ALEXANDER GOTZ, M.D.
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In recent years, heparin has found wide clinical use as an effective agent in the prevention and treatment of thromboembolic disease.
Heparin is a complex organic substance containing chondroitinsulfuric acid and small amounts of protein (1 to 2 per cent).1 It is usually obtained from beef liver or lung. It would therefore seem quite likely that a fairly large number of cases of sensitivity to this substance would be encountered in clinical practice. Surprisingly, however, the literature contains comparatively few reports of heparin sensitivity.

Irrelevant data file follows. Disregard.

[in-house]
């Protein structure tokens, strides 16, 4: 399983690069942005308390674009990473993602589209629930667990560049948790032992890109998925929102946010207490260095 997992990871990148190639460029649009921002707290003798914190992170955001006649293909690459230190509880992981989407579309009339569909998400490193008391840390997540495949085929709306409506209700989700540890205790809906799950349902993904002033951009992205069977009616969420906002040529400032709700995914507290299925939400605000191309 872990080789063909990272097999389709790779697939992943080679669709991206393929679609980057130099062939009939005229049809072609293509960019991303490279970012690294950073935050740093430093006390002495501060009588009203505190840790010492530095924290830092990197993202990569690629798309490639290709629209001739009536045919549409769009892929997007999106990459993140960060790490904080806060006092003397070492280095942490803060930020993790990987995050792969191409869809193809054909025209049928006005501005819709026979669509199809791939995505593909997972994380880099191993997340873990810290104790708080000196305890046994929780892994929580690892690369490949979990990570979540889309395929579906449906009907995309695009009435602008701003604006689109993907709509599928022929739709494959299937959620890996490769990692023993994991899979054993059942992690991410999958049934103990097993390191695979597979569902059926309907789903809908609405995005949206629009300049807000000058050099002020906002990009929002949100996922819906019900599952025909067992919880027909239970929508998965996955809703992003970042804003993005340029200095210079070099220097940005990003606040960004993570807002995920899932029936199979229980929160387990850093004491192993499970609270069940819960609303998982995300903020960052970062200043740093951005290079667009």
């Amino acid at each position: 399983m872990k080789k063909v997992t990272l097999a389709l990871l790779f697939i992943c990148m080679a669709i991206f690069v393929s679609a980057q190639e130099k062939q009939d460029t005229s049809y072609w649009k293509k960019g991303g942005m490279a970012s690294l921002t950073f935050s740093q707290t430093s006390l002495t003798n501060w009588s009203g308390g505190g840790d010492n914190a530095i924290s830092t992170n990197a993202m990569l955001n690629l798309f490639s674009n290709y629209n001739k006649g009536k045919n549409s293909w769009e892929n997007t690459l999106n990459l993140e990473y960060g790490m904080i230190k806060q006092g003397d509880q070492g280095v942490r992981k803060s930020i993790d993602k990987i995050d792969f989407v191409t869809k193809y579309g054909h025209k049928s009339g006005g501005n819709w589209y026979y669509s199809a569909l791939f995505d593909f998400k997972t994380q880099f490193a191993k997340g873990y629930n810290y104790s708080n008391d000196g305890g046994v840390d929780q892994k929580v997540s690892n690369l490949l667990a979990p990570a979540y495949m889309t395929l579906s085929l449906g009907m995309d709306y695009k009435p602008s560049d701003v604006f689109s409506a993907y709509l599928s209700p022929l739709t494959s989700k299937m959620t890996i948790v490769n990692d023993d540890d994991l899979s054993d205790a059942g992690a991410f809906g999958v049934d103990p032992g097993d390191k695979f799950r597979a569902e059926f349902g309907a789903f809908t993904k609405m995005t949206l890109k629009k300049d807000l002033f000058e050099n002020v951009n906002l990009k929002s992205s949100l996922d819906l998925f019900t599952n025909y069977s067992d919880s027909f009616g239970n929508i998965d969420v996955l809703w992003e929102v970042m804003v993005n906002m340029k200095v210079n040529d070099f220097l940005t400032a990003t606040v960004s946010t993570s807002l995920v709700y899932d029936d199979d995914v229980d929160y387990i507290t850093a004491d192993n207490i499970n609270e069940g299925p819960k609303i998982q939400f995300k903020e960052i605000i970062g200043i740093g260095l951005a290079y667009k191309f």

Jorpes2 mentioned four cases in his comprehensive monograph, without going into detail about them. Hojensgard and
GOTZ A. SEVERE SPONTANEOUS HYPERSENSITIVITY TO HEPARIN1. Ann Intern Med. 1951;35:919–922. doi: 10.7326/0003-4819-35-4-919
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Published: Ann Intern Med. 1951;35(4):919-922.
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